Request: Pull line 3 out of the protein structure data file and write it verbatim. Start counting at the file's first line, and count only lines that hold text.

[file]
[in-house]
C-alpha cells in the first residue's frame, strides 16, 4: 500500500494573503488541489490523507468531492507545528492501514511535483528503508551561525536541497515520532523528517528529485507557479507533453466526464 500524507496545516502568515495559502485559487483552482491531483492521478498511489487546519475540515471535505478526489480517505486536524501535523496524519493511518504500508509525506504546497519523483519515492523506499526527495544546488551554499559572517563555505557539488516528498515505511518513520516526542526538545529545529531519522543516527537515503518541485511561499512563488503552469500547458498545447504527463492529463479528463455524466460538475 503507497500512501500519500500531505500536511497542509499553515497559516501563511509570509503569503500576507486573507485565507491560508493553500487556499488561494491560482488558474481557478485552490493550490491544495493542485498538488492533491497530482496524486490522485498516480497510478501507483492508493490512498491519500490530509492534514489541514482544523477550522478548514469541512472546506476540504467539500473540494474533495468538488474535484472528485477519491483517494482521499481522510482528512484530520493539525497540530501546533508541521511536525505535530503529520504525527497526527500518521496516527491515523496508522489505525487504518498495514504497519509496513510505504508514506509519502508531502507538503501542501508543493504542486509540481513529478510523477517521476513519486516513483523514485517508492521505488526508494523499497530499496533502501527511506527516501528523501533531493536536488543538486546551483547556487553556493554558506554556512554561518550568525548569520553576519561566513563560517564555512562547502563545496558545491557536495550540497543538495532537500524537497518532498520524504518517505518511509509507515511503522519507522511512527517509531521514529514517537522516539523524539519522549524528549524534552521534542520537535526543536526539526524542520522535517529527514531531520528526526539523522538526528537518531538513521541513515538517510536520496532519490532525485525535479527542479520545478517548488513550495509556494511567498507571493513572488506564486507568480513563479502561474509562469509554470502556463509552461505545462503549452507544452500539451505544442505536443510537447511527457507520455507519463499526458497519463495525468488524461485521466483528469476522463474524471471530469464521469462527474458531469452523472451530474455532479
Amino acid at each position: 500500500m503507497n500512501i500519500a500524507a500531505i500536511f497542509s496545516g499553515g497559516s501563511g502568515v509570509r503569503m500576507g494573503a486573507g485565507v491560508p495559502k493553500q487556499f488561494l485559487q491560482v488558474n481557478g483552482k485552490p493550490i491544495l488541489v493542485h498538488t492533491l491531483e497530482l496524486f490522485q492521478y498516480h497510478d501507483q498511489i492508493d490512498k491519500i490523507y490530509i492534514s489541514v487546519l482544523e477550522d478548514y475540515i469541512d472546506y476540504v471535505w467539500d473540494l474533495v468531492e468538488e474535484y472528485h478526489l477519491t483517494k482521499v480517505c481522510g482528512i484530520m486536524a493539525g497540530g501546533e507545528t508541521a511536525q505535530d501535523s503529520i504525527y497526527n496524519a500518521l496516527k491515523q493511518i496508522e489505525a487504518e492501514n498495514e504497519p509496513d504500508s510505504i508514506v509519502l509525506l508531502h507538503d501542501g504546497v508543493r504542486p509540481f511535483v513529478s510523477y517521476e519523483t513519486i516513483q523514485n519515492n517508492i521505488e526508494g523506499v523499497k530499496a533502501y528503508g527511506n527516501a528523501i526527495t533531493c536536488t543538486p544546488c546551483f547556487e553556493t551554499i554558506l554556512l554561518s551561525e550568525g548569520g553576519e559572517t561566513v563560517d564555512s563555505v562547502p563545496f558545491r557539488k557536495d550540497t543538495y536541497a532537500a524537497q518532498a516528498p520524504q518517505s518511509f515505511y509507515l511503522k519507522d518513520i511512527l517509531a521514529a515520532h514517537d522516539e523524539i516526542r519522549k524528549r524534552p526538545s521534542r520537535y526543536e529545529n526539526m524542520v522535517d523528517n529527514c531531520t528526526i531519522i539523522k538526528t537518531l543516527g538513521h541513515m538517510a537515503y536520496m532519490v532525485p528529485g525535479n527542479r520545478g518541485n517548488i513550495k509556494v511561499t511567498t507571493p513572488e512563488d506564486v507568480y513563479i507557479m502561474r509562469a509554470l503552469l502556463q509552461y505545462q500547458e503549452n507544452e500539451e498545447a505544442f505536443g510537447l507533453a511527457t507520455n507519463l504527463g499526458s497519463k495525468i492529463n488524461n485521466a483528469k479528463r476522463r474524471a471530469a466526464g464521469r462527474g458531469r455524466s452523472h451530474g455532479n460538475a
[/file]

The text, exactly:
Amino acid at each position: 500500500m503507497n500512501i500519500a500524507a500531505i500536511f497542509s496545516g499553515g497559516s501563511g502568515v509570509r503569503m500576507g494573503a486573507g485565507v491560508p495559502k493553500q487556499f488561494l485559487q491560482v488558474n481557478g483552482k485552490p493550490i491544495l488541489v493542485h498538488t492533491l491531483e497530482l496524486f490522485q492521478y498516480h497510478d501507483q498511489i492508493d490512498k491519500i490523507y490530509i492534514s489541514v487546519l482544523e477550522d478548514y475540515i469541512d472546506y476540504v471535505w467539500d473540494l474533495v468531492e468538488e474535484y472528485h478526489l477519491t483517494k482521499v480517505c481522510g482528512i484530520m486536524a493539525g497540530g501546533e507545528t508541521a511536525q505535530d501535523s503529520i504525527y497526527n496524519a500518521l496516527k491515523q493511518i496508522e489505525a487504518e492501514n498495514e504497519p509496513d504500508s510505504i508514506v509519502l509525506l508531502h507538503d501542501g504546497v508543493r504542486p509540481f511535483v513529478s510523477y517521476e519523483t513519486i516513483q523514485n519515492n517508492i521505488e526508494g523506499v523499497k530499496a533502501y528503508g527511506n527516501a528523501i526527495t533531493c536536488t543538486p544546488c546551483f547556487e553556493t551554499i554558506l554556512l554561518s551561525e550568525g548569520g553576519e559572517t561566513v563560517d564555512s563555505v562547502p563545496f558545491r557539488k557536495d550540497t543538495y536541497a532537500a524537497q518532498a516528498p520524504q518517505s518511509f515505511y509507515l511503522k519507522d518513520i511512527l517509531a521514529a515520532h514517537d522516539e523524539i516526542r519522549k524528549r524534552p526538545s521534542r520537535y526543536e529545529n526539526m524542520v522535517d523528517n529527514c531531520t528526526i531519522i539523522k538526528t537518531l543516527g538513521h541513515m538517510a537515503y536520496m532519490v532525485p528529485g525535479n527542479r520545478g518541485n517548488i513550495k509556494v511561499t511567498t507571493p513572488e512563488d506564486v507568480y513563479i507557479m502561474r509562469a509554470l503552469l502556463q509552461y505545462q500547458e503549452n507544452e500539451e498545447a505544442f505536443g510537447l507533453a511527457t507520455n507519463l504527463g499526458s497519463k495525468i492529463n488524461n485521466a483528469k479528463r476522463r474524471a471530469a466526464g464521469r462527474g458531469r455524466s452523472h451530474g455532479n460538475a